Sharks vs Piranhas 

This is a post which my fiancé has written and I am reposting it here. I find this post Shark vs Piranha, to be very meaningful especially to people like me who often have small indulgence. So please enjoy this post and let me know what you think of it!

Recently the news on retrenchments all over the world, one can’t help but feel helpless and worried about prospects of tomorrow’s world. Thus, the journey to financial freedom is a long and tough with many speedbumps and roadblocks aiming to derail whatever financial goals we have.

One way to reach out towards our goals would be to watch out for these speedbumps and roadblocks, or what I would call them sharks and piranhas. 

The concept of Sharks and Piranhas is nothing new, it was brought up by Dr Alexander Elder in his book “Trading for a living”. In which, it explains on identifying and paying attention to trading losses and transactions. Where trading losses are the “Sharks” and the “piranhas” are the small transactional loss such as commission and slippages. 

Although the idea is brought up in a trading book, it can be applied to personal finance as well. We can apply the concept of sharks and piranhas to personal finance:   

Much like the great white shark, with its visible fin (*plays jaws bgm*) and tendency to attack solo with a big bite wound. Sharks are visible and leave behind big wound bites. In finance, it can be referred to big transactions that are significant. These transactions do not happen often but they do contribute a large chunk toward our financial goals. Some shark’s transaction cannot be avoided such as new purchase to replace a faulty electronics, which can be overcome with budgeting.


A single piranha is a nuisance but a school of them is a threat. We should spend some time paying attention to our “Piranhas” transaction as they tend to be insignificant however its threat appears when it comes in waves.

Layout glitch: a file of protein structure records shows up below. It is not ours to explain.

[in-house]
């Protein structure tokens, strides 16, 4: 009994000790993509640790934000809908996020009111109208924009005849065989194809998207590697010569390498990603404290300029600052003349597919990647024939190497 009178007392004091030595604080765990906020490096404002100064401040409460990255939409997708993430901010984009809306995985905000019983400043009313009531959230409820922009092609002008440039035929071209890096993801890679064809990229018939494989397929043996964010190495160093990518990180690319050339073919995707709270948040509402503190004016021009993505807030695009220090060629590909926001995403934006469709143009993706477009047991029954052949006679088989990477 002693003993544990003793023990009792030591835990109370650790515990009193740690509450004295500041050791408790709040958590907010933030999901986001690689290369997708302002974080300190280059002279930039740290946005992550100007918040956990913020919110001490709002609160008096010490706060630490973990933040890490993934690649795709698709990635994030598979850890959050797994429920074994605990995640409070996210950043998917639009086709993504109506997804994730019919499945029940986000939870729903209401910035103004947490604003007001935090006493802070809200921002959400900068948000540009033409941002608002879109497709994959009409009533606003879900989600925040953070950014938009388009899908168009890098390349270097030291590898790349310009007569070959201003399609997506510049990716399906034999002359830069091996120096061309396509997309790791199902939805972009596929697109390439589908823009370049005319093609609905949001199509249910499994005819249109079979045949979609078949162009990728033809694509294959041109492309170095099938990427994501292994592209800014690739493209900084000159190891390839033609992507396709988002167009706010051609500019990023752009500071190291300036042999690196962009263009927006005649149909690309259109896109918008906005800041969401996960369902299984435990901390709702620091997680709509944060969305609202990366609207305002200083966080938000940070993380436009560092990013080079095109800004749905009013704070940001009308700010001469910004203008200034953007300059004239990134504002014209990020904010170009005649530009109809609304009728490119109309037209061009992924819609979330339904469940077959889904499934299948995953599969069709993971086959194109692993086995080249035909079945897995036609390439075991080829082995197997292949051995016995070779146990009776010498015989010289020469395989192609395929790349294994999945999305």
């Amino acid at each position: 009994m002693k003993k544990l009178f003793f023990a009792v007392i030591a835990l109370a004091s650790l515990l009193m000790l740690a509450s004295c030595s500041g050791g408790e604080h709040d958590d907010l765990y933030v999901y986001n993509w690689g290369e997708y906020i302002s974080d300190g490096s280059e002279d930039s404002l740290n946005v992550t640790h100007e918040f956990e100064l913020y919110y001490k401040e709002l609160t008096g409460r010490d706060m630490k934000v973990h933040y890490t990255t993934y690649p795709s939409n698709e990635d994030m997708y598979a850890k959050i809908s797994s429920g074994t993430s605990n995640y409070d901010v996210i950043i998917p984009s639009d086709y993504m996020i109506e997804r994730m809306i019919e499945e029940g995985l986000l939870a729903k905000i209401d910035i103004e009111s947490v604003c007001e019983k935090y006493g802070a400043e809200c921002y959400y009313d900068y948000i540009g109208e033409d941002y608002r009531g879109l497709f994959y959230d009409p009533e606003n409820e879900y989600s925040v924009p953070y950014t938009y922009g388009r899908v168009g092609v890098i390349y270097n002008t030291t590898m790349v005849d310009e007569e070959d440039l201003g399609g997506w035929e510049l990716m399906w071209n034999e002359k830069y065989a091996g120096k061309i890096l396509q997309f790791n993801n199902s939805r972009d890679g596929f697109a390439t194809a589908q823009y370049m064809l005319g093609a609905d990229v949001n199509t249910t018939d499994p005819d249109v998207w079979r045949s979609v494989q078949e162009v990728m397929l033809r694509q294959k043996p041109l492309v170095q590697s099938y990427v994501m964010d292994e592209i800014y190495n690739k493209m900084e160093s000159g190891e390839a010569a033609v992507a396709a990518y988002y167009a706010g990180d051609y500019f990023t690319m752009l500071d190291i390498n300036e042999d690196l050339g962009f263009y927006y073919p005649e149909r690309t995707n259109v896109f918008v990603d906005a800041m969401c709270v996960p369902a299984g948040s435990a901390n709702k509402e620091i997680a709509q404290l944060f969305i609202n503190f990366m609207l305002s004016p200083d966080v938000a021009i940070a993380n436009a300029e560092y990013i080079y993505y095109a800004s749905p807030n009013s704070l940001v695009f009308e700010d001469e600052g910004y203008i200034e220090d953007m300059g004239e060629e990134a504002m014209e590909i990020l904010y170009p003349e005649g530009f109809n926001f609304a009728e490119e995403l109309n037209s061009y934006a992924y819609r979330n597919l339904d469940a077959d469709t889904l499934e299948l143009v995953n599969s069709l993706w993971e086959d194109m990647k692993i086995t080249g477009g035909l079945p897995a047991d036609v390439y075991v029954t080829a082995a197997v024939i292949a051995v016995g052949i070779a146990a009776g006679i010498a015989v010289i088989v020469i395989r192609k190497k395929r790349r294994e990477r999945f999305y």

Below is a table highlighting the differences between sharks and piranhas

Tracking and Budgeting
Many of us tend to have some minor indulgence habit, such as daily caffeine fix or sweet fix. I have a friend who needs his daily bubble tea fix which cost him approximately $4.90 a cup, which he will have it daily. The spending would result in $147 a month of bubble tea expenses. This kind of transactions are hard to monitor due to their frequency and insignificant amount. The trick would be to jot down such daily expenses as well using a budgeting app on your smartphone such as Ez Expense Manager, Wally. The beauty of the app is there are categories which you place your expenditure under. At the end of the day you get to know if most of the money goes to “food”, “family”, “beauty”, “utilities” etc. This way, we can identify and come up with remedy action to arrest unnecessary spendings.

be mindful of small micro transactions which happen often and yet slip through our mind


In summary, apart from large transaction, we should be mindful of small micro transactions which happen often and yet slip through our mind. Just like in nature itself, a piranhas attack might leave you bleeding allowing the shark to sniff out an opportunity to deliver a knockout blow to your financial goals.


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